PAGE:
If there's a lesson filmmakers are taking away from the success of the football movie "The Blind Side," it's this: stick to the formula and keep the sports leagues happy.
The Oscar-nominated film about offensive lineman Michael Oher and the family that adopted him has raked in nearly $250 million and is a candidate to win the Best Picture award. But like most sports films — especially those that require the approval of sports leagues to get made — the movie follows a familiar theme: clean-cut all-American athlete overcomes great obstacles to achieve his dream.
It's a formula that works, critics say, but the result is that the dark side of sports is generally left unexamined. Teammates doing drugs? Nope. The long-term effects of concussions on football players? Not a chance. Guns in the locker room? Womanizing? Not in "The Blind Side" — or in any sports movie these days. Sports on the silver screen are sanitized now, both because of leagues looking to protect their image and the reality of what attracts a mass audience.
"In most Hollywood films, the main characters we are asked to identify with succeed by working hard, through determination and by following the rules," said Aaron Baker, a professor of film and media studies at Arizona State University and author of the book "Contesting Identities: Sports In American Film."
"Athletes in sports movies follow the same strategy," Baker said.
In other words, the Hollywood formula is what sells, especially to someone who isn't a diehard sports fan.
"The reason 'The Blind Side' was so successful is you had a football movie about a real football player, which will attract your male audience, but also it's a family story," said Ray Didinger, a veteran sportswriter in Philadelphia and co-author of "The Ultimate Book of Sports Movies."
"And the real hero of the story isn't Michael Oher, but the mother (who is portrayed by Sandra Bullock, who is nominated for the Best Actress award). So that attracts women. And you can bring your kids."
But sports leagues may play as much a role in pushing this formula as market pressures. Any filmmaker wishing to use official team names and logos — such as the numerous college teams and the NFL Baltimore Ravens in "The Blind Side" — must first get approval from leagues that have proven to be far more likely to sack projects than let them through.
"The Blind Side" was the first feature film to get NFL approval since the rags-to-riches story "Invincible" in 2006. And that was the first since the 1996 film "Jerry Maguire," featuring Tom Cruise as a sports agent with a conscience.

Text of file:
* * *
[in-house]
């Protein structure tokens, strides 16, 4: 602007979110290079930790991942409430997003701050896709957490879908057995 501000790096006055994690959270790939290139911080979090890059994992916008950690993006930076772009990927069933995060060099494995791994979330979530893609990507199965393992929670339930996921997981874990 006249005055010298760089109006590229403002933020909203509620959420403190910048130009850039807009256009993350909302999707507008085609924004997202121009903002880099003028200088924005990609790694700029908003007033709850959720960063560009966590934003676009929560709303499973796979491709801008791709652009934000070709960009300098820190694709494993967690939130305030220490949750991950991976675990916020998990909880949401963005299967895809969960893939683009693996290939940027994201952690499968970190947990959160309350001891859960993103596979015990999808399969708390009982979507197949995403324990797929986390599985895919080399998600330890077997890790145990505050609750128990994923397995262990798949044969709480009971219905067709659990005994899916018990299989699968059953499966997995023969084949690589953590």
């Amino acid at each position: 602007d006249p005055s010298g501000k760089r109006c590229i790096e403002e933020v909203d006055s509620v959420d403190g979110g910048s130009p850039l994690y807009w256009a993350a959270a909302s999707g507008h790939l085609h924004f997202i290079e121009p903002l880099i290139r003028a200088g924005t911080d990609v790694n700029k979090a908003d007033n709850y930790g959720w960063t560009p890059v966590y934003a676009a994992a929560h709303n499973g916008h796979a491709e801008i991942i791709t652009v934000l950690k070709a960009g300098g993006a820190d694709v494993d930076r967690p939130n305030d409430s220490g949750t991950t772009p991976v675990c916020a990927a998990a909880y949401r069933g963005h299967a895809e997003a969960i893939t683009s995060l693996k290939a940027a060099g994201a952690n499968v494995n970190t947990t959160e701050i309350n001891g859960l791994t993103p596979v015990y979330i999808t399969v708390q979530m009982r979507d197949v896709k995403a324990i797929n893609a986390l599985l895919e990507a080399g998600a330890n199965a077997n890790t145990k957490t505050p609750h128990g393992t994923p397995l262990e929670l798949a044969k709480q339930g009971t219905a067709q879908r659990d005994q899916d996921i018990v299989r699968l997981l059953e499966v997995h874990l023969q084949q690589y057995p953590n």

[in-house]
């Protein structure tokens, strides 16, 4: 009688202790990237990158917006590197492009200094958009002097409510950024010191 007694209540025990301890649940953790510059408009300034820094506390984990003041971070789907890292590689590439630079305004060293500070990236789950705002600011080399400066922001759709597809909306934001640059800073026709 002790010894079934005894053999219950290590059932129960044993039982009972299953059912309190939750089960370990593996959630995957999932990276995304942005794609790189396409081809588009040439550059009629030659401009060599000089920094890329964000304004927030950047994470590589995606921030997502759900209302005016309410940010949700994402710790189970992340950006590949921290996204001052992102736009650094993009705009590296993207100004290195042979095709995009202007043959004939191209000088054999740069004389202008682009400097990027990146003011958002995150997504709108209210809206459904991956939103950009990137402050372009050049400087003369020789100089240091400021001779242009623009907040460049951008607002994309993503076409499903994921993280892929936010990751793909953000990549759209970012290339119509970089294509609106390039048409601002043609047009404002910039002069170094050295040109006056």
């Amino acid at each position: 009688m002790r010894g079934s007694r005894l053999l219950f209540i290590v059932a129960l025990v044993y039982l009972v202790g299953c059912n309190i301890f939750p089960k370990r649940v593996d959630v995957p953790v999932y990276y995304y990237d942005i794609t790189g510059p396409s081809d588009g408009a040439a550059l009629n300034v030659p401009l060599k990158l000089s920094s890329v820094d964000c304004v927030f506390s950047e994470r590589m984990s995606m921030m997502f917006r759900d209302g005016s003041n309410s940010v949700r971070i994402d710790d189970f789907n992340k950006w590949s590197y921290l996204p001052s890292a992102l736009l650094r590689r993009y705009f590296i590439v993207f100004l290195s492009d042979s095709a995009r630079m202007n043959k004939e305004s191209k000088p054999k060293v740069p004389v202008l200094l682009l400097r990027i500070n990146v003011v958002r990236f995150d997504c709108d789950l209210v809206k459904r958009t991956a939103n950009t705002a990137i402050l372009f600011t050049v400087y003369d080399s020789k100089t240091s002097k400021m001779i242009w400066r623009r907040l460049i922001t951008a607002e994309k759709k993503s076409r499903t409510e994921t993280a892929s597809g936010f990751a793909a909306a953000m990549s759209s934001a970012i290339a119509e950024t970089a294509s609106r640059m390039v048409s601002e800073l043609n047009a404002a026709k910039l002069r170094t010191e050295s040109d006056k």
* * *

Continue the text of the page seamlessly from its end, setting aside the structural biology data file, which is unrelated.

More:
"We take a hard look at projects, many of which would not fit our values and standards," said NFL spokesman Brian McCarthy, adding that the league reviews three to four scripts a month. "Obviously, the Michael Oher story did ... we are very protective of our brand, but we do seek out opportunities where it makes sense."
Director Oliver Stone asked to use NFL logos and stadiums for his 1999 gridiron flick "Any Given Sunday," but the league turned him down, citing concerns about content. He made the movie anyway, creating a fictional league with fictional team names.
The 2005 sports gambling picture "Two For the Money," with Al Pacino and Matthew McConaughey, did not receive the blessing of any sports league; filmmakers resorted to using old video footage of the defunct United States Football League.
Because no actual teams were represented, critics said, the films were hurt by a lack of authenticity even if they offered a more well-rounded view of sports.
"League involvement in sports films can be important because it supports an important quality of successful movies about athletics, which is realism," Baker said.
Film critics and scholars said that sports leagues at times have shown an open-mindedness when it comes to films. They point to several examples of movies that got league approval despite some unflattering content, including the 1989 baseball comedy "Major League," which featured edgy protrayals of the Cleveland Indians and the team's ownership. The NFL signed off on the script for "Jerry Maguire," even though critics acknowledged that it pulled no punches in its examination of the sports industry.
Nevertheless, under current conditions, there may be some controversial issues in sports that will never get explored in feature films. Toby Miller, professor of media and cultural studies at the University of California, Riverside, called Hollywood "craven" for not addressing controversial issues like steroid use, sexual violence, racism or the use of public dollars for stadium construction. And another critic said that even if those issues are touched on, they usually appear only in the context of an otherwise formulaic plotline.
"There's always some sort of heroic comeback, so even if you have some of that gritty stuff in the movie, it's always balanced out by the goodness of the character or them getting a lucky break," said Tim Dirks, founder and editor of Filmsite.org. "Whatever happens always turns out to be a happy ending."